Organ transplant recipients receiving immunosuppressive therapy are prone to skin cancers, especially squamous cell carcinomas on sun-exposed areas. The frequency of skin cancers increases with time after transplantation, reaching 40 to 70% of patients after 20 years. Squamous cell carcinomas tend to be multiple and may have a life-threatening course. They are often associated with warts, premalignant keratoses, Bowen's disease and keratoacanthomas. Repeated excisions of tumours and sessions of cryotherapy are not always satisfactory, as they lead to numerous scars and aesthetic impairment.
Systemic retinoids may be used in organ transplant recipients without inducing graft rejection; they prevent the occurrence of dysplastic lesions and skin carcinomas. There is usually relapse following discontinuation of retinoids, raising the question of continuous or intermittent treatment. The long term use of retinoids may be limited by adverse effects which are cumulative with those of immunosuppressive treatment. Hence, systemic retinoids should be reserved for patients developing a great number of lesions over short periods.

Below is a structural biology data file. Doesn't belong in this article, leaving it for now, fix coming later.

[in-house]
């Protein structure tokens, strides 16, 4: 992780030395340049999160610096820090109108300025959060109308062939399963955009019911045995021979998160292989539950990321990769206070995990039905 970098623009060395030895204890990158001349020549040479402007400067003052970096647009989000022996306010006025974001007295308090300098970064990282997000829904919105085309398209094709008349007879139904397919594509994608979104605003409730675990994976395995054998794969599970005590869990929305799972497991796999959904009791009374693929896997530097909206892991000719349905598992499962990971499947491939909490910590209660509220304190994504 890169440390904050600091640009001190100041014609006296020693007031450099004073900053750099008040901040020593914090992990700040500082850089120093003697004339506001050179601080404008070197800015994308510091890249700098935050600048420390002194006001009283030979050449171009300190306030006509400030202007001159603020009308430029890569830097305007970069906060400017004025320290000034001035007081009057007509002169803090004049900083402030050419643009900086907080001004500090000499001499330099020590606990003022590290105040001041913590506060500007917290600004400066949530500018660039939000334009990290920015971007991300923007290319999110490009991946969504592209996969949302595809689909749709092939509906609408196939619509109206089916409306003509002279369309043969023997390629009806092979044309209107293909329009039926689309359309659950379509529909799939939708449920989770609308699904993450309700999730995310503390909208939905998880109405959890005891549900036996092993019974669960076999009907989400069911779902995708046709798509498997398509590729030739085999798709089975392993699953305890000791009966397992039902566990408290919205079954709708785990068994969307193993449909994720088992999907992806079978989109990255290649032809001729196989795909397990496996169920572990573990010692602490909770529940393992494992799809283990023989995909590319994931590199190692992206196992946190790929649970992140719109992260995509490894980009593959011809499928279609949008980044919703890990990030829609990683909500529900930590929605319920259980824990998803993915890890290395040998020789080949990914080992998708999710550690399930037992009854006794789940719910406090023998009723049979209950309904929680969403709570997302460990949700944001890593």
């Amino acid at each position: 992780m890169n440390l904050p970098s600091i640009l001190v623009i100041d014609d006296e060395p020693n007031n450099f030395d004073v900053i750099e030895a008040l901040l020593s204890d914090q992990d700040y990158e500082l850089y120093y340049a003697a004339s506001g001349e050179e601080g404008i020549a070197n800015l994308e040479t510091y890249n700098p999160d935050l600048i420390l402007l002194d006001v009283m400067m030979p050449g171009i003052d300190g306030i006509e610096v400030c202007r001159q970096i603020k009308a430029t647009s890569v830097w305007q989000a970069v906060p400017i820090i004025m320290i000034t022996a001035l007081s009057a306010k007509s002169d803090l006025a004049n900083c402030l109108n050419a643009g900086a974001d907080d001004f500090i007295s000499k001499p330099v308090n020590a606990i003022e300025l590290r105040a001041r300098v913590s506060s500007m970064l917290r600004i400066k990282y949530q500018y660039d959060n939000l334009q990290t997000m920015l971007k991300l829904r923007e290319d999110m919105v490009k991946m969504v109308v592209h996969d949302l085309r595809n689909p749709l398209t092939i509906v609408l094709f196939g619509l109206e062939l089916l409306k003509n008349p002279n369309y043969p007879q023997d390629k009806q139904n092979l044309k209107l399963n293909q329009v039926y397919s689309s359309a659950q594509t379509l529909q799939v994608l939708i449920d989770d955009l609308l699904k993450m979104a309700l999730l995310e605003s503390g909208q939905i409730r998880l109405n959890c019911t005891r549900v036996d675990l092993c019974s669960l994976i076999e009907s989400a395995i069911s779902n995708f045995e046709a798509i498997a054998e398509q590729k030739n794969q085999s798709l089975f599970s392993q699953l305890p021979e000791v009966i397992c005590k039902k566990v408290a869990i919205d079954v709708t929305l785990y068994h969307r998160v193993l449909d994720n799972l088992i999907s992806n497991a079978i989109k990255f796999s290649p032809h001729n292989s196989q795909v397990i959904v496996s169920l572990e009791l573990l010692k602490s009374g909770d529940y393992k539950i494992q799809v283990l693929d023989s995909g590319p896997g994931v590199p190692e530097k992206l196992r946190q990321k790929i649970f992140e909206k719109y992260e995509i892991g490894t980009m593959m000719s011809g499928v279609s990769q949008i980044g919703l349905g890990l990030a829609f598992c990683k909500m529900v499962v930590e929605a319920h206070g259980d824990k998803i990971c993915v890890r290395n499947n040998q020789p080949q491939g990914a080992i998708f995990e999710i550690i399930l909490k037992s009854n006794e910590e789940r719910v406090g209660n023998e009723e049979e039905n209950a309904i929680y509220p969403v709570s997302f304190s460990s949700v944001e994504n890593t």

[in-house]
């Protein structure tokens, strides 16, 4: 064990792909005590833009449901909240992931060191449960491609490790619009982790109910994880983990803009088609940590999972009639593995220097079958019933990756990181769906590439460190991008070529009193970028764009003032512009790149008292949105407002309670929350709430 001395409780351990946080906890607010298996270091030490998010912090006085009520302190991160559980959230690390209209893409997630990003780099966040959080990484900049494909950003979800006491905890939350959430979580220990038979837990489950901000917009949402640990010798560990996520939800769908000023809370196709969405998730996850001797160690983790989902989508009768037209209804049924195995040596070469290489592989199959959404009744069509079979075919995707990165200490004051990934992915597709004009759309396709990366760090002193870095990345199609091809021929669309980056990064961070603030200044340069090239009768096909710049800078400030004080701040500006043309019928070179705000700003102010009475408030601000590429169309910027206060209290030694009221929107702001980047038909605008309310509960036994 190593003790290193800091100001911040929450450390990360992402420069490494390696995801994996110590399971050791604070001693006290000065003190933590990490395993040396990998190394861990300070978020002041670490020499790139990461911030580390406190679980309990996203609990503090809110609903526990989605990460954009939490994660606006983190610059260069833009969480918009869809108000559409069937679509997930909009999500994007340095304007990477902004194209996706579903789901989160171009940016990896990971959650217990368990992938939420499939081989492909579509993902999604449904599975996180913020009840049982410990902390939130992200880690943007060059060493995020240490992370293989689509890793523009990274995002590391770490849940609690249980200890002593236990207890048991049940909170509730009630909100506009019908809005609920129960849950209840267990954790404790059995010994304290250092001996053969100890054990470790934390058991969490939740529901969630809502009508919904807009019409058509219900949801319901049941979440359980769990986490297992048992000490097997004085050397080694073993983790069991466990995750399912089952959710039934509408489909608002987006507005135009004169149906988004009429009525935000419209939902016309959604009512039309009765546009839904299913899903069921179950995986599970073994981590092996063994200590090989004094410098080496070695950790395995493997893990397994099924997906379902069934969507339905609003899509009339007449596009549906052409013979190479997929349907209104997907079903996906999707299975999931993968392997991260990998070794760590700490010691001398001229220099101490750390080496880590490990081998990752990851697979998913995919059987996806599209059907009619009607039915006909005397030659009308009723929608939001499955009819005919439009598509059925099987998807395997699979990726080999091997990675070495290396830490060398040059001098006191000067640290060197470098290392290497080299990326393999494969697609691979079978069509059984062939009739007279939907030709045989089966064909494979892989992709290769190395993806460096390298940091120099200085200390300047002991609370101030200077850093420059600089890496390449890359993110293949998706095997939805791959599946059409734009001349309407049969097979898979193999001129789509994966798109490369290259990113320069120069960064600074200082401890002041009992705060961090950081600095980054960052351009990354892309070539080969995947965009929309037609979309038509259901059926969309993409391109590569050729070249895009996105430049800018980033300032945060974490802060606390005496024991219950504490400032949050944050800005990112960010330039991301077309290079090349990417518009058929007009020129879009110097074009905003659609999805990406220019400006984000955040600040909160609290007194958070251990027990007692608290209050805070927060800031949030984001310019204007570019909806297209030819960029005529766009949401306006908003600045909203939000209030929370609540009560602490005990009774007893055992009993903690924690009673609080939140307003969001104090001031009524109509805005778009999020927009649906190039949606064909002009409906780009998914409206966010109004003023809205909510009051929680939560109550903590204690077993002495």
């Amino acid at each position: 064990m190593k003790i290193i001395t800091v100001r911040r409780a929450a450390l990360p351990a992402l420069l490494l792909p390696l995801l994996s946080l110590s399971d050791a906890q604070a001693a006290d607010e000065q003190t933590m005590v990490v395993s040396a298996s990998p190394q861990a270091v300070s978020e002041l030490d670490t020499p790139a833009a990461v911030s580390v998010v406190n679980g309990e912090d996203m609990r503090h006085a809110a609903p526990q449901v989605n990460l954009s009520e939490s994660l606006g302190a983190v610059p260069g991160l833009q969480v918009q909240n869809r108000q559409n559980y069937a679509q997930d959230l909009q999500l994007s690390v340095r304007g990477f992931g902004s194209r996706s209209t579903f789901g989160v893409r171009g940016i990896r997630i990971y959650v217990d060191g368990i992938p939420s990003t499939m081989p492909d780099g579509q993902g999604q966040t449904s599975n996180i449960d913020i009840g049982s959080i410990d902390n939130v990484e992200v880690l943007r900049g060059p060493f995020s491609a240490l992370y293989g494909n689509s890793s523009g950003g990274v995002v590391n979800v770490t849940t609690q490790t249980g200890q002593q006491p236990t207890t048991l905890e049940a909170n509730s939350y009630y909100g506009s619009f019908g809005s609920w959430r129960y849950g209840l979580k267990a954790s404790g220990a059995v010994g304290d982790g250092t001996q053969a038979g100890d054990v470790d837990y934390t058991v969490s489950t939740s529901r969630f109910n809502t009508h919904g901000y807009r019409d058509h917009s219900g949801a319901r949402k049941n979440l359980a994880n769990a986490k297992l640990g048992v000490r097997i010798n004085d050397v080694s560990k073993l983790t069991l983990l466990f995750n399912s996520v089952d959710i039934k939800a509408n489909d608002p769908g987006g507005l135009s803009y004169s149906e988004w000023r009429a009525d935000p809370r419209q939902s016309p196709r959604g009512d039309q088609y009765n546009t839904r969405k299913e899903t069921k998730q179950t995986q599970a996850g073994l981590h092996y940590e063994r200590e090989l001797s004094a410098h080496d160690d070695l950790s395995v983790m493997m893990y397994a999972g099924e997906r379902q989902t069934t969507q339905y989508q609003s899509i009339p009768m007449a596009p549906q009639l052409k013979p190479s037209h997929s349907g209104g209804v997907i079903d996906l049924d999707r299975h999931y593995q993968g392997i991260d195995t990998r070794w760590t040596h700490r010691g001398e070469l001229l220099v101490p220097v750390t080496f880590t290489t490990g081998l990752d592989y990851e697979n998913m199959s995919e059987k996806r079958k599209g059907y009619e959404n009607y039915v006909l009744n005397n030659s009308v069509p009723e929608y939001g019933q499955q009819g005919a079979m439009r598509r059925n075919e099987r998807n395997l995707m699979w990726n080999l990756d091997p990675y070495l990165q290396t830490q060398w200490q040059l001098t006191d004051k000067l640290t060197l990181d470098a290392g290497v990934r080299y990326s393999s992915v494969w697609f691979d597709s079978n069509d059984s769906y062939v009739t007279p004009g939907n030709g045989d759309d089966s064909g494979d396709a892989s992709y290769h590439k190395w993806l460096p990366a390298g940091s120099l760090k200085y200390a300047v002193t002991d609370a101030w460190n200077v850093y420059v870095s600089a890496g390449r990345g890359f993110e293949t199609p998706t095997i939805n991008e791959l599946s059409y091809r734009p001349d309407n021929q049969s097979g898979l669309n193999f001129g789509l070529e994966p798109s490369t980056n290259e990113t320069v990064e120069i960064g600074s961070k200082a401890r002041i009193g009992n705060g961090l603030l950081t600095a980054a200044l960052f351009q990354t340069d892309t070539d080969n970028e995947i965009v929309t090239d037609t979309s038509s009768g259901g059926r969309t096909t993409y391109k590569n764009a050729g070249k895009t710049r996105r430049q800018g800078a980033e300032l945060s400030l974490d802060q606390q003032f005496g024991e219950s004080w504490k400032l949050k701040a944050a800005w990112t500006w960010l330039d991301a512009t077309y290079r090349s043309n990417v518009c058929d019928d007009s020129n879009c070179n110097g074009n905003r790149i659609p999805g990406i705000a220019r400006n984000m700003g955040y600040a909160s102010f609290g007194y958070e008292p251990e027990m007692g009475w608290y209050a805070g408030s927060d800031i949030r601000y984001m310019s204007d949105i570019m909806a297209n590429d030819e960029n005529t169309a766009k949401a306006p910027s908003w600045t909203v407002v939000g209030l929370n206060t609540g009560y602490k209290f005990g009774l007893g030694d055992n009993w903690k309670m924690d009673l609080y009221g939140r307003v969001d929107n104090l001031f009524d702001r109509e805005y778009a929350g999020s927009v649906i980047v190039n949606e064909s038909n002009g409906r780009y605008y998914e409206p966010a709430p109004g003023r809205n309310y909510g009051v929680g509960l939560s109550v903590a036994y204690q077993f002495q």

Topical retinoids probably represent the best way to control the proliferation of premalignant and malignant lesions. Further studies are required to assess the efficacy and safety of new retinoids.